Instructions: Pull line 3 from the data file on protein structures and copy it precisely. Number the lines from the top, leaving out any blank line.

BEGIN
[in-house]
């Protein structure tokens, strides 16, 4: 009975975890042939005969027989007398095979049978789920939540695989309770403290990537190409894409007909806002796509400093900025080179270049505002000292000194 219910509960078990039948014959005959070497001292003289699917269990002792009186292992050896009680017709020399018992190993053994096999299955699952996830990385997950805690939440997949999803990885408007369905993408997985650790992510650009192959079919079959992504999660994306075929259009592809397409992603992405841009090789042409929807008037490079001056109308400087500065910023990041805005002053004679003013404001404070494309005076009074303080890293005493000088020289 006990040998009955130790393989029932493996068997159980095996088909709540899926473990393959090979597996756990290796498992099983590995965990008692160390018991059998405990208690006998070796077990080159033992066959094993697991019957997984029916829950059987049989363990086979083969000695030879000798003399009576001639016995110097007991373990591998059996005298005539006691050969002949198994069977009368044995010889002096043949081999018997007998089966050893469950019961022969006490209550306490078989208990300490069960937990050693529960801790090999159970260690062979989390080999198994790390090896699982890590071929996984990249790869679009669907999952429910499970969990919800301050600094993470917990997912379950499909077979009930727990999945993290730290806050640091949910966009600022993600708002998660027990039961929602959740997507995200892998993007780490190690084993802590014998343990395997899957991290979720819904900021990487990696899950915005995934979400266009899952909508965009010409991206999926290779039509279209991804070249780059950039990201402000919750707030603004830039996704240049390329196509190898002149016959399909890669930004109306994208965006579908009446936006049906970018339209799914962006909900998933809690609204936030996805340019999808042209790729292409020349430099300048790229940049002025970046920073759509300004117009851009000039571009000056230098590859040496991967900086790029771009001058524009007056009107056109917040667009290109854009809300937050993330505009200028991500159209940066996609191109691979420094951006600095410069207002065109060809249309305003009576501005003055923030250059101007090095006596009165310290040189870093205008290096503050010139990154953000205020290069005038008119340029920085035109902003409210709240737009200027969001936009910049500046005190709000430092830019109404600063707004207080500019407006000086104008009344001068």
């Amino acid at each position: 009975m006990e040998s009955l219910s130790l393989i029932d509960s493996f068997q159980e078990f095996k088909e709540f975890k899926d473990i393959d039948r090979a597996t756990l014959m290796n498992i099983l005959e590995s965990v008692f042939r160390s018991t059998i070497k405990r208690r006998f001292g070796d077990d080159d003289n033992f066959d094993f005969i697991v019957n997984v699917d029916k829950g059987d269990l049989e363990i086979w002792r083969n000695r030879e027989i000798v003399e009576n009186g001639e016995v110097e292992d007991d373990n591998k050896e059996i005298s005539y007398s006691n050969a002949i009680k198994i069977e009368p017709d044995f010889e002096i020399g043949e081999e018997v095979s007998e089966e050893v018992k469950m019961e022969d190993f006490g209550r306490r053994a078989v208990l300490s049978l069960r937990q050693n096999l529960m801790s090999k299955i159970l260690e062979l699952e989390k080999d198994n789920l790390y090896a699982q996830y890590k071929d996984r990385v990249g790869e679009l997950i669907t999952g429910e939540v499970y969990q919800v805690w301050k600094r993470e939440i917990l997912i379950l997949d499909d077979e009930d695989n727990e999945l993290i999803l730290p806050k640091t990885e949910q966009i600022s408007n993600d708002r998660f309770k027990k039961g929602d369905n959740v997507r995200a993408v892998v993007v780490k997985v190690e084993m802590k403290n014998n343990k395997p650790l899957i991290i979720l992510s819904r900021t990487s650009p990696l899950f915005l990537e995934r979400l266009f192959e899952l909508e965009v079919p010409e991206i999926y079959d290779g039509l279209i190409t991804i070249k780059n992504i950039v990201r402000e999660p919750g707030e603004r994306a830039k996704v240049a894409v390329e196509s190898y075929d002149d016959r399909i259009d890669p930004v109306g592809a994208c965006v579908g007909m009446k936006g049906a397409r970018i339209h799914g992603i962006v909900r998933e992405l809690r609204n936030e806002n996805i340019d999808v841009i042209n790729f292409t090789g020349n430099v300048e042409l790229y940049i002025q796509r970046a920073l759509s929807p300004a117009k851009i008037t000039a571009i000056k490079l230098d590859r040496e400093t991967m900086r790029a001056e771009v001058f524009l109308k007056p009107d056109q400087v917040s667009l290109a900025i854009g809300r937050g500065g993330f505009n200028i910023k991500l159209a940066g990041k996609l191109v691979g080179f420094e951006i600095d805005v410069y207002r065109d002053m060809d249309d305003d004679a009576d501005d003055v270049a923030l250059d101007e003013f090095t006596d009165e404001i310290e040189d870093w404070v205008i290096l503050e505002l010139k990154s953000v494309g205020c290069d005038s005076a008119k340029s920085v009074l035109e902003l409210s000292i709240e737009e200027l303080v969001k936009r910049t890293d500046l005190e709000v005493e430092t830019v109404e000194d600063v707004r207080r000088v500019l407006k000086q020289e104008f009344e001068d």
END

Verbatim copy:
């Amino acid at each position: 009975m006990e040998s009955l219910s130790l393989i029932d509960s493996f068997q159980e078990f095996k088909e709540f975890k899926d473990i393959d039948r090979a597996t756990l014959m290796n498992i099983l005959e590995s965990v008692f042939r160390s018991t059998i070497k405990r208690r006998f001292g070796d077990d080159d003289n033992f066959d094993f005969i697991v019957n997984v699917d029916k829950g059987d269990l049989e363990i086979w002792r083969n000695r030879e027989i000798v003399e009576n009186g001639e016995v110097e292992d007991d373990n591998k050896e059996i005298s005539y007398s006691n050969a002949i009680k198994i069977e009368p017709d044995f010889e002096i020399g043949e081999e018997v095979s007998e089966e050893v018992k469950m019961e022969d190993f006490g209550r306490r053994a078989v208990l300490s049978l069960r937990q050693n096999l529960m801790s090999k299955i159970l260690e062979l699952e989390k080999d198994n789920l790390y090896a699982q996830y890590k071929d996984r990385v990249g790869e679009l997950i669907t999952g429910e939540v499970y969990q919800v805690w301050k600094r993470e939440i917990l997912i379950l997949d499909d077979e009930d695989n727990e999945l993290i999803l730290p806050k640091t990885e949910q966009i600022s408007n993600d708002r998660f309770k027990k039961g929602d369905n959740v997507r995200a993408v892998v993007v780490k997985v190690e084993m802590k403290n014998n343990k395997p650790l899957i991290i979720l992510s819904r900021t990487s650009p990696l899950f915005l990537e995934r979400l266009f192959e899952l909508e965009v079919p010409e991206i999926y079959d290779g039509l279209i190409t991804i070249k780059n992504i950039v990201r402000e999660p919750g707030e603004r994306a830039k996704v240049a894409v390329e196509s190898y075929d002149d016959r399909i259009d890669p930004v109306g592809a994208c965006v579908g007909m009446k936006g049906a397409r970018i339209h799914g992603i962006v909900r998933e992405l809690r609204n936030e806002n996805i340019d999808v841009i042209n790729f292409t090789g020349n430099v300048e042409l790229y940049i002025q796509r970046a920073l759509s929807p300004a117009k851009i008037t000039a571009i000056k490079l230098d590859r040496e400093t991967m900086r790029a001056e771009v001058f524009l109308k007056p009107d056109q400087v917040s667009l290109a900025i854009g809300r937050g500065g993330f505009n200028i910023k991500l159209a940066g990041k996609l191109v691979g080179f420094e951006i600095d805005v410069y207002r065109d002053m060809d249309d305003d004679a009576d501005d003055v270049a923030l250059d101007e003013f090095t006596d009165e404001i310290e040189d870093w404070v205008i290096l503050e505002l010139k990154s953000v494309g205020c290069d005038s005076a008119k340029s920085v009074l035109e902003l409210s000292i709240e737009e200027l303080v969001k936009r910049t890293d500046l005190e709000v005493e430092t830019v109404e000194d600063v707004r207080r000088v500019l407006k000086q020289e104008f009344e001068d």